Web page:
What fascinates me about the work of Ernst Haas is that his photographs are not perfect in the sense of sharpness. Some of them are intentionally blurry and quiet grainy sometimes. But there are colors, light, shapes, shadows, lines that are so intriguing and captivating.

Haas taught me to seek simplicity which can be powerful and compelling. I don’t strive anymore for perfection, I decided not to care about how imperfect my photos are. That isn’t important for me anymore. I would rather experiment, explore and try to focus on what excites me. And never worry is it good or not so good.

Never arrive in your photography.

“Don’t park. Highways will get you there, but I tell you, don’t ever try to arrive. Arrival the death of inspiration.”
Ernst Haas



6 thoughts on “What Ernst Haas Taught Me About Photography

  1. Buenas reflexiones sobre la fotografía. Personalmente no me martirizo y me limito a seguir mi instinto en la mayor parte de las ocasiones. Cuando algo llama mi atención desde el punto de vista estético, social o desde cualquier otro ángulo me limito a fotografiarlo del modo en que me parece más apropiado,. En el momento en que oprimo el obturador la escena, para mi, ya encierra un mensaje y no me preocupa en absoluto si ese mensaje es visto o no del mismo modo por los demás; al fin y al cabo fotografiamos para nosotros mismos.

    A Ernst Hass siempre le estaré agradecido por el maravilloso modo en que fotografió la belleza de Marilyn Monroe.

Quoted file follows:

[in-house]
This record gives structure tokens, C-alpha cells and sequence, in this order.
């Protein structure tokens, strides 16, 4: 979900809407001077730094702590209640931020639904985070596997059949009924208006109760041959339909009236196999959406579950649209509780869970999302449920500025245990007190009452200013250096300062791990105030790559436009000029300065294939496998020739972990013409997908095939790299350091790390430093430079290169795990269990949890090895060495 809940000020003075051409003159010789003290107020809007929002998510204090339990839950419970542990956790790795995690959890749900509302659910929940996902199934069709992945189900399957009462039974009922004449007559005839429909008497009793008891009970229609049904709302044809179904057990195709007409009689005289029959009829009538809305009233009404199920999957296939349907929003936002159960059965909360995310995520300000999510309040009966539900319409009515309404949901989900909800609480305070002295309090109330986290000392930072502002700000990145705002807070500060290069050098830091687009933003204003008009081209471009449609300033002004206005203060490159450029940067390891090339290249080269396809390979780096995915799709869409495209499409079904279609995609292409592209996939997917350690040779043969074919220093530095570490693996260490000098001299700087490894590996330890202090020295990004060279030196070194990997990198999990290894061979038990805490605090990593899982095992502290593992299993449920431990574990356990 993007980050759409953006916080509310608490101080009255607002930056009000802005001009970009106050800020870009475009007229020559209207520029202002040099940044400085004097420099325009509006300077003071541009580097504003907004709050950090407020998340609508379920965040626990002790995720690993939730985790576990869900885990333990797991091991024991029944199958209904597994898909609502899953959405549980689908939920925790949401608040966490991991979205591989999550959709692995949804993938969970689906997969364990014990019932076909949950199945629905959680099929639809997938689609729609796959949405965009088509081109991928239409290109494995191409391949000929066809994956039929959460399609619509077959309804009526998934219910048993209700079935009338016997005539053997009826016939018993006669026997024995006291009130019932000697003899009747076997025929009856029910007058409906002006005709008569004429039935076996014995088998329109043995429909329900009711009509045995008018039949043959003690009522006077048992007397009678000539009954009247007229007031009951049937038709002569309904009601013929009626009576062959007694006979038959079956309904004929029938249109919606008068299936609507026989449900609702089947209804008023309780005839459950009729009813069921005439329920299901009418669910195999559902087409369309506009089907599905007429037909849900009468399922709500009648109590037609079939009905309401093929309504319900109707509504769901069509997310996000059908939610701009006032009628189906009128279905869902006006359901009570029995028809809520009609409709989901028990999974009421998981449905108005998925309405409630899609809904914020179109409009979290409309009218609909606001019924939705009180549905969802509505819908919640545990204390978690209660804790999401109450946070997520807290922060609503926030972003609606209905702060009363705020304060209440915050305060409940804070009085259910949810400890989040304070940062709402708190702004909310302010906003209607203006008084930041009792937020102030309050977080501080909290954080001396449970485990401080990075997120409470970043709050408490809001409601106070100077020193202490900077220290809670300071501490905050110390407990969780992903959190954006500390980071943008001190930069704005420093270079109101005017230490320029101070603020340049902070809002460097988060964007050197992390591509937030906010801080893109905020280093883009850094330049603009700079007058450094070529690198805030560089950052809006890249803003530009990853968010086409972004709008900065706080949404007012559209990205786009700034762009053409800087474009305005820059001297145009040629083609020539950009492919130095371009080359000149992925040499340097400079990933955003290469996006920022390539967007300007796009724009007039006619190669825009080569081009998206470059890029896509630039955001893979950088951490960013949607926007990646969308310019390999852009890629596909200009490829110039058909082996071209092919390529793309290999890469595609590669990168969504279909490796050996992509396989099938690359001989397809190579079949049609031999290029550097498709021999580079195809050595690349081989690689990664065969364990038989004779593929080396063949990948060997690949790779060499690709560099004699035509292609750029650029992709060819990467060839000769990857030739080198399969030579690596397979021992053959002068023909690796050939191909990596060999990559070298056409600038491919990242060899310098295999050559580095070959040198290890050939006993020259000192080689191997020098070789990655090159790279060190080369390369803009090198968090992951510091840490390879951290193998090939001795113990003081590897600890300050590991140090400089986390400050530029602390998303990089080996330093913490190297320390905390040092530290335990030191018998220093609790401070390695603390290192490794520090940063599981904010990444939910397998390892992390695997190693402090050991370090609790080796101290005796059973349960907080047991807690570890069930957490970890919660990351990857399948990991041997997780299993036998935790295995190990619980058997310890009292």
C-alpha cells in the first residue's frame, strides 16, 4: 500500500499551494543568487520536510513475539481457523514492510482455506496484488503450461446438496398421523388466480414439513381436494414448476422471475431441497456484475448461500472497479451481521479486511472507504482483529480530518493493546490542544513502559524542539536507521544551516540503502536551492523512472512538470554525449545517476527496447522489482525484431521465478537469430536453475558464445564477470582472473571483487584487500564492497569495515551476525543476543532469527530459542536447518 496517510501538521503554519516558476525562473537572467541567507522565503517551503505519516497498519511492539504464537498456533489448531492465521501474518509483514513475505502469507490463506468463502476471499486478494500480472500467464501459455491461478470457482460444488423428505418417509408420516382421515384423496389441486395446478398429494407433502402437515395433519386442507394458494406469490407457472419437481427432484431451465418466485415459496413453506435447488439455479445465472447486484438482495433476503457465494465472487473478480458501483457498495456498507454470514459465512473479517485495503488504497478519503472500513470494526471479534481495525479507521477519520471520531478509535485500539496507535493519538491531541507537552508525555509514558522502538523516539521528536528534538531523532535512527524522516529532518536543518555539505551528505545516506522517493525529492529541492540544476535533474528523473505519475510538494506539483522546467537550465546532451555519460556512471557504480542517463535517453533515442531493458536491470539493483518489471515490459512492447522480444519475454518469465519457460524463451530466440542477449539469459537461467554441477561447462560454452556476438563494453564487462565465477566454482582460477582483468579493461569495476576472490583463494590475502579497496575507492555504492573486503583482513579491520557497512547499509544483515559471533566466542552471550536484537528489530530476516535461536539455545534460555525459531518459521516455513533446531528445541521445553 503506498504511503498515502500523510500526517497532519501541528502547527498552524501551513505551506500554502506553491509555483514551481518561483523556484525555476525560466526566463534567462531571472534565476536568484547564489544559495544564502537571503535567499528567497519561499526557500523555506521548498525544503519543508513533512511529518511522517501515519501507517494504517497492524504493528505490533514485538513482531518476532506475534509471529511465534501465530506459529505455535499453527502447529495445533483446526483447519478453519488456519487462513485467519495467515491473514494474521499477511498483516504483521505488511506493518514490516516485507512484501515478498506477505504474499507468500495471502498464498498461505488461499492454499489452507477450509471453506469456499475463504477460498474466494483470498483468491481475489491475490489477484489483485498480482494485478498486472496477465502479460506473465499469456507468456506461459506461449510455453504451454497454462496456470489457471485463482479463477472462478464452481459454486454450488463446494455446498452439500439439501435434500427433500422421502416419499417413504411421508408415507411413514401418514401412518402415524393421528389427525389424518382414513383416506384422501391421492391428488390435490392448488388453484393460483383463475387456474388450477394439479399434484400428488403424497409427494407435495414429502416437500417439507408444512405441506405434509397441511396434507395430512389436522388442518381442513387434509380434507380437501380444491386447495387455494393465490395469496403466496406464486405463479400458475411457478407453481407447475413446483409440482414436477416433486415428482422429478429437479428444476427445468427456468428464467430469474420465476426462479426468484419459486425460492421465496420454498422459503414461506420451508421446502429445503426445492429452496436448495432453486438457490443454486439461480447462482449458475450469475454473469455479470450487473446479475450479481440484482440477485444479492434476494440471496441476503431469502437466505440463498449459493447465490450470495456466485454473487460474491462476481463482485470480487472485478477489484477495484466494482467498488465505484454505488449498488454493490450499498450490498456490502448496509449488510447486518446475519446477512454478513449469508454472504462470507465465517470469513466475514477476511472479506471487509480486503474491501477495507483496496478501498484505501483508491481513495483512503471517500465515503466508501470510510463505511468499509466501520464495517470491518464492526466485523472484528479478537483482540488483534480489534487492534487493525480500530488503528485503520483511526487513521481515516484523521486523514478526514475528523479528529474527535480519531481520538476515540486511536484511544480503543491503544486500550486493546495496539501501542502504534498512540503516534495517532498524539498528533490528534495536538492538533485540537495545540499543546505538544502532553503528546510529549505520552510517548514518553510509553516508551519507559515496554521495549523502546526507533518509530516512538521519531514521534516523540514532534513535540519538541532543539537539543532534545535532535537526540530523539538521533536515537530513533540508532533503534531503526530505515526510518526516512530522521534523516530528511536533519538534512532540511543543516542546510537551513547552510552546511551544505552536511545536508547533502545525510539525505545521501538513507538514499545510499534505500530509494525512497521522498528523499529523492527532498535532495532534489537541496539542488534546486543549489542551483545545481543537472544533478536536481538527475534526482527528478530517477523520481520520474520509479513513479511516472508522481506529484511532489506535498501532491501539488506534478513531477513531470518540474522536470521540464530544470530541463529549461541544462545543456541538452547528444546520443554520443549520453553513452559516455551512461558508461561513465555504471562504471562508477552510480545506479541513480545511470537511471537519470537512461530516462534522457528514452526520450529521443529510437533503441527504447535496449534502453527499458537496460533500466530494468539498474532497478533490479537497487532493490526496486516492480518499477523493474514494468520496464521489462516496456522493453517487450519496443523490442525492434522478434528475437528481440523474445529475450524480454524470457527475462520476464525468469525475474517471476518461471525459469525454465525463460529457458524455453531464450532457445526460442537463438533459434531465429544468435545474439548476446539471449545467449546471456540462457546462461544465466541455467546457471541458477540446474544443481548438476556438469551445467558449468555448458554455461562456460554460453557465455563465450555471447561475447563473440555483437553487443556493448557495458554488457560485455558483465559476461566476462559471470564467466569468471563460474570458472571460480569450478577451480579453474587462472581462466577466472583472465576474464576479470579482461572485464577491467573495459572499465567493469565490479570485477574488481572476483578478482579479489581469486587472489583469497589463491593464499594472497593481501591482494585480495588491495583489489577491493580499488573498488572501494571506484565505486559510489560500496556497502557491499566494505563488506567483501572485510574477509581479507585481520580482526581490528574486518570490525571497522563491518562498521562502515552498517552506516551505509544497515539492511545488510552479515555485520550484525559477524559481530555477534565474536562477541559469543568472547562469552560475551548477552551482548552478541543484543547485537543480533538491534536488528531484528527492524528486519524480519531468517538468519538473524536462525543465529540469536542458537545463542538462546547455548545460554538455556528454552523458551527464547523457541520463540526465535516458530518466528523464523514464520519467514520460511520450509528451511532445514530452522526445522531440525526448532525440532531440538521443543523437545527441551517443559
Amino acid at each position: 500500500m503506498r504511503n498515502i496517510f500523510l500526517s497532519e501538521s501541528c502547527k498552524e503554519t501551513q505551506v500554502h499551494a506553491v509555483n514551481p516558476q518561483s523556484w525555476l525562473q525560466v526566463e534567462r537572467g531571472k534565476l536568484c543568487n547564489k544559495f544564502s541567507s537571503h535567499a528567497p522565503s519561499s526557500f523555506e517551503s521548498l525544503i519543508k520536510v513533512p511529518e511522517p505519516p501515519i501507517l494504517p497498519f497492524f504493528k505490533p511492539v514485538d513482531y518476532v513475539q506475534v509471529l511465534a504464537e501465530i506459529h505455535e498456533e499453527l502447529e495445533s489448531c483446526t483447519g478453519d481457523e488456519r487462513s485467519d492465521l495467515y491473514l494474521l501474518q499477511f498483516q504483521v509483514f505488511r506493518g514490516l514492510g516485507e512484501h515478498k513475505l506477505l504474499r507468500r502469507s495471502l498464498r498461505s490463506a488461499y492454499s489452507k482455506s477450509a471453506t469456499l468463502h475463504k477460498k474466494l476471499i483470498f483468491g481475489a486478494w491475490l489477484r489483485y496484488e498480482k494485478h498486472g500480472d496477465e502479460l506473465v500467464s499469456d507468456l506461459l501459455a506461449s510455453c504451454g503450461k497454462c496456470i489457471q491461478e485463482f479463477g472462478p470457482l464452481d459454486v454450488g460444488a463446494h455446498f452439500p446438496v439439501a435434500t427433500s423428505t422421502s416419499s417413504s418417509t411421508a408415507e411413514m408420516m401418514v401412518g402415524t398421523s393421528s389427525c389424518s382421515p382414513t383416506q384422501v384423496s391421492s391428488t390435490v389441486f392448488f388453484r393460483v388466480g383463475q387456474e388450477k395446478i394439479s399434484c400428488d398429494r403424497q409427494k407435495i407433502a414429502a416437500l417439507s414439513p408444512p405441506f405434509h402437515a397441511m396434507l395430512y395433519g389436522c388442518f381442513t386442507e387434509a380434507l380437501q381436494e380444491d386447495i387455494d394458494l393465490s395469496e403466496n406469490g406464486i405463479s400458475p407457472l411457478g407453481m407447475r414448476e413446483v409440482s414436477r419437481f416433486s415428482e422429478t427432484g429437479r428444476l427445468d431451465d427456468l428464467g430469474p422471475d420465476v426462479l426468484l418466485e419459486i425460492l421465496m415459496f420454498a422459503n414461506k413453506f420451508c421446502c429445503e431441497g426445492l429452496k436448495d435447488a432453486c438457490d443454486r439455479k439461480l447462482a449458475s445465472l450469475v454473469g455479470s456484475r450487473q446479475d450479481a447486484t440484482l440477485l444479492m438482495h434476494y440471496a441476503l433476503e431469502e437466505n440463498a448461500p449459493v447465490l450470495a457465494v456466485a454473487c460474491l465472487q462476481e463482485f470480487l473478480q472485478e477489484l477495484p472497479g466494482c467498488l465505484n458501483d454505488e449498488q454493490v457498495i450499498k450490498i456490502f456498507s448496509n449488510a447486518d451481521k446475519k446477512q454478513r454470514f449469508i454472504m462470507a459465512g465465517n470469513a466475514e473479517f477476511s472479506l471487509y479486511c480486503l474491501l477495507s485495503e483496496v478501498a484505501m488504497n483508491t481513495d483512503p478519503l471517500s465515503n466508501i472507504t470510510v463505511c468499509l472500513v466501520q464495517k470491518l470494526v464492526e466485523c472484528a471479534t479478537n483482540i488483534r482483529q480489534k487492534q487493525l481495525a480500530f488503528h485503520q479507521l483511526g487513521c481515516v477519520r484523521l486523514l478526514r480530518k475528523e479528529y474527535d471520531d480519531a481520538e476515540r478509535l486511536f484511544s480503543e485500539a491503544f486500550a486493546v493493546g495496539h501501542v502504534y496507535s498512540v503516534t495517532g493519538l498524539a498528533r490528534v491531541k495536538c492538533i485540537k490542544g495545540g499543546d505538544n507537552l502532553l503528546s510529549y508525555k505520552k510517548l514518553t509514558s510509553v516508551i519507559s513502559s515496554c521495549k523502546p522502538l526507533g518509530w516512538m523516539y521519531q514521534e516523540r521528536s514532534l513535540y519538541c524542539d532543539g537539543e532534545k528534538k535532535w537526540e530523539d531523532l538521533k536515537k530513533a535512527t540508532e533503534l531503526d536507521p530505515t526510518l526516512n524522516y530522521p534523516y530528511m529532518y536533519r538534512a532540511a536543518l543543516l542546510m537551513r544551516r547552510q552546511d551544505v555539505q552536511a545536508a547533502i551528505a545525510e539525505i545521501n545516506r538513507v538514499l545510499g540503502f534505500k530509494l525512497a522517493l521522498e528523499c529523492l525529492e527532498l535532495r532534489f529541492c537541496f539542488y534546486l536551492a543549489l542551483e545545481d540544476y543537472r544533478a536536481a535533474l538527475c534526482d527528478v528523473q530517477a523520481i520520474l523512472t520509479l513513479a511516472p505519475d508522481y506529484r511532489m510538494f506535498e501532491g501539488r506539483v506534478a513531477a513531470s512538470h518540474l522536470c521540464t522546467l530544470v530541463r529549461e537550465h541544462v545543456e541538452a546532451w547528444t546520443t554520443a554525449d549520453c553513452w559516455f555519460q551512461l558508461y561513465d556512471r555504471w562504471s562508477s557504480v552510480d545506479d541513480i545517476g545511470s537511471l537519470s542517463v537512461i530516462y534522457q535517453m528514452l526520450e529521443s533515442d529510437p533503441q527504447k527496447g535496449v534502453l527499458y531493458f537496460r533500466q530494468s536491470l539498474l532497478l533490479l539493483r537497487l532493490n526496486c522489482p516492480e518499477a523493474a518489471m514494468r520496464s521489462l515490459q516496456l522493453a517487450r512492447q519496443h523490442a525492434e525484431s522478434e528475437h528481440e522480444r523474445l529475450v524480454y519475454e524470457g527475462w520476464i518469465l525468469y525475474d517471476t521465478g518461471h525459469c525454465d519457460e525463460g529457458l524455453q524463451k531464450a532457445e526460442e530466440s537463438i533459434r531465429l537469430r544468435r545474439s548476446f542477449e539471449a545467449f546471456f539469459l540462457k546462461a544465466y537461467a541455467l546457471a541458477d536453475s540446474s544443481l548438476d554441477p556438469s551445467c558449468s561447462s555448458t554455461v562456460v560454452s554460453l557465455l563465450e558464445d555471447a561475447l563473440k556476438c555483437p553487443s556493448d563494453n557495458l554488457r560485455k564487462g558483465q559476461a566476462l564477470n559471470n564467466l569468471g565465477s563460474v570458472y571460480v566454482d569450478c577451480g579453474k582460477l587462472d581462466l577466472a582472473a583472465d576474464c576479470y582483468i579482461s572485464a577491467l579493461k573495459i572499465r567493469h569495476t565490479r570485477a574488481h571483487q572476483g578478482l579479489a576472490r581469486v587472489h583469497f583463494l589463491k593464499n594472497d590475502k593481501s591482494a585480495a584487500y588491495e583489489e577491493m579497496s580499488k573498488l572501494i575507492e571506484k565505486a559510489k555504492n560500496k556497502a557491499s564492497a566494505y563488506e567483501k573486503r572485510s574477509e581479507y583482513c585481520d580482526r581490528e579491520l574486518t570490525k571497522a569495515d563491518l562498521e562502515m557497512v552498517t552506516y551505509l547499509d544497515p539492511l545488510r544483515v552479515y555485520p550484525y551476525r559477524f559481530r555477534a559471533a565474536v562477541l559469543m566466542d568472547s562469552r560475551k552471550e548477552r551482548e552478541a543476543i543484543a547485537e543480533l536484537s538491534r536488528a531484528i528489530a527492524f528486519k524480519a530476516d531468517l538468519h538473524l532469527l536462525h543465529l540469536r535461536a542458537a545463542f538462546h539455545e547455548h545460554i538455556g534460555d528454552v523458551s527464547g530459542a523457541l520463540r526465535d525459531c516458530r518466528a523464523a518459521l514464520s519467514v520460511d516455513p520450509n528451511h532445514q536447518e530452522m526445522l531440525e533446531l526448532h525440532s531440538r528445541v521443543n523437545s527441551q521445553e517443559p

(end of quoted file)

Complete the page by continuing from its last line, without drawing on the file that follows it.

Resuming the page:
Un abrazo,


    • Miguel, también fotografío todo lo que me excita e interesante. Me gusta pasear por las calles, caminar en el parque y entrar en las montañas. A veces vuelvo a casa sin fotografías.

      Me inspiré en el trabajo de Erns Haas. Es un aire fresco. Y las ideas también.

      Sí, una fotografía de Marilyn Monroe es maravillosa. Tuve la suerte de que esta foto estuviera incluida en el libro que compré.

      Muchas gracias por su comentario.

      ¡Les deseo un viaje seguro y feliz en Perú!


  2. How interesting, Kaya! Thank you for sharing! It reminded me the words of Georgian painter Shalva Kikodze – I do not know greater philosophy then arts.
    I love this new stage, new perception of photography, not “perfect” like modern people understand it. Nowadays photography has no shadows, are very bright and everything is so clear. This shows the life just as it is, painful most of the time.
    By the way, I cannot comment in Russian due to some reasons, all my comments in Russian are never published.


    • Анечка, милая моя, как жаль, что не проходят комменты на русском. Но ничего с этим не поделаешь и придется смириться. А мне всегда хочется тебе писать на моем родном. Зато я каждый раз, когда читаю тебя на английском, поражаюсь тому, как прекрасно ты им владеешь и как свободно.

      Интересно было прочитать мысль грузинского философа Shalva Kikodze. Мне эта мысль очень понравилась. Анечка, для меня Ernst Haas стал свежим воздухом и большим облегчением.

      Спасибо тебе большое, что ты заглянула ко мне и написала этот комментарий.

      Обнимаю тебя.